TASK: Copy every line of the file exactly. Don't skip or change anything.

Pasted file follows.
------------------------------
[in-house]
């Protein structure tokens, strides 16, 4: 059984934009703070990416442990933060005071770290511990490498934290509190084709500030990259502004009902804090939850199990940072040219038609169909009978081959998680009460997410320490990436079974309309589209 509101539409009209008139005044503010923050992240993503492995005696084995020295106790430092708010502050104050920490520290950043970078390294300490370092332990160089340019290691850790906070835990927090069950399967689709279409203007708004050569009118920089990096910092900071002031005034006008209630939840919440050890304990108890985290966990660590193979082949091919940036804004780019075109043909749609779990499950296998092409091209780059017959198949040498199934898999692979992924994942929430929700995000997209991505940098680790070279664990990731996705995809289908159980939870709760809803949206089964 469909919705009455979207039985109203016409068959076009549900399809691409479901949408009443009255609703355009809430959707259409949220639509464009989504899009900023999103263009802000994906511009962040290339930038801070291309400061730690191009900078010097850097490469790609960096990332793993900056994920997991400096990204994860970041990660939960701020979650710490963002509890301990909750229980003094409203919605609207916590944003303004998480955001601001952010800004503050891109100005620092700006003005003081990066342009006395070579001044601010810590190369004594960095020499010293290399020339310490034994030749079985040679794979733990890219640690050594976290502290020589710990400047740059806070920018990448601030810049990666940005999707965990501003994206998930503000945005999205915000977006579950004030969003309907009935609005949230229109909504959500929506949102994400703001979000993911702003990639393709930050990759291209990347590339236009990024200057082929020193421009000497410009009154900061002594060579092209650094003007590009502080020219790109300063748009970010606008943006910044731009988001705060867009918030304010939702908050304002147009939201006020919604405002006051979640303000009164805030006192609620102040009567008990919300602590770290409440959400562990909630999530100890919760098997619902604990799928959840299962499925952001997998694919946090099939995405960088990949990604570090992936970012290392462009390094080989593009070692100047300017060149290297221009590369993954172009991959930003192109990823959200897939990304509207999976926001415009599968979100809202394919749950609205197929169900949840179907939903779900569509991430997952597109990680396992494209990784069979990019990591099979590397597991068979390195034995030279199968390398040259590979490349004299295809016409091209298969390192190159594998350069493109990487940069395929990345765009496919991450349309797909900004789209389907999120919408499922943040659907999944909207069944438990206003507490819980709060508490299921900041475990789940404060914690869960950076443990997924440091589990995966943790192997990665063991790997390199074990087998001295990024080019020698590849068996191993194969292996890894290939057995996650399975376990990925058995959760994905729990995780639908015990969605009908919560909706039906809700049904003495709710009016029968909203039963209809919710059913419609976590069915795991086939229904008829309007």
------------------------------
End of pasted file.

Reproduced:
[in-house]
């Protein structure tokens, strides 16, 4: 059984934009703070990416442990933060005071770290511990490498934290509190084709500030990259502004009902804090939850199990940072040219038609169909009978081959998680009460997410320490990436079974309309589209 509101539409009209008139005044503010923050992240993503492995005696084995020295106790430092708010502050104050920490520290950043970078390294300490370092332990160089340019290691850790906070835990927090069950399967689709279409203007708004050569009118920089990096910092900071002031005034006008209630939840919440050890304990108890985290966990660590193979082949091919940036804004780019075109043909749609779990499950296998092409091209780059017959198949040498199934898999692979992924994942929430929700995000997209991505940098680790070279664990990731996705995809289908159980939870709760809803949206089964 469909919705009455979207039985109203016409068959076009549900399809691409479901949408009443009255609703355009809430959707259409949220639509464009989504899009900023999103263009802000994906511009962040290339930038801070291309400061730690191009900078010097850097490469790609960096990332793993900056994920997991400096990204994860970041990660939960701020979650710490963002509890301990909750229980003094409203919605609207916590944003303004998480955001601001952010800004503050891109100005620092700006003005003081990066342009006395070579001044601010810590190369004594960095020499010293290399020339310490034994030749079985040679794979733990890219640690050594976290502290020589710990400047740059806070920018990448601030810049990666940005999707965990501003994206998930503000945005999205915000977006579950004030969003309907009935609005949230229109909504959500929506949102994400703001979000993911702003990639393709930050990759291209990347590339236009990024200057082929020193421009000497410009009154900061002594060579092209650094003007590009502080020219790109300063748009970010606008943006910044731009988001705060867009918030304010939702908050304002147009939201006020919604405002006051979640303000009164805030006192609620102040009567008990919300602590770290409440959400562990909630999530100890919760098997619902604990799928959840299962499925952001997998694919946090099939995405960088990949990604570090992936970012290392462009390094080989593009070692100047300017060149290297221009590369993954172009991959930003192109990823959200897939990304509207999976926001415009599968979100809202394919749950609205197929169900949840179907939903779900569509991430997952597109990680396992494209990784069979990019990591099979590397597991068979390195034995030279199968390398040259590979490349004299295809016409091209298969390192190159594998350069493109990487940069395929990345765009496919991450349309797909900004789209389907999120919408499922943040659907999944909207069944438990206003507490819980709060508490299921900041475990789940404060914690869960950076443990997924440091589990995966943790192997990665063991790997390199074990087998001295990024080019020698590849068996191993194969292996890894290939057995996650399975376990990925058995959760994905729990995780639908015990969605009908919560909706039906809700049904003495709710009016029968909203039963209809919710059913419609976590069915795991086939229904008829309007």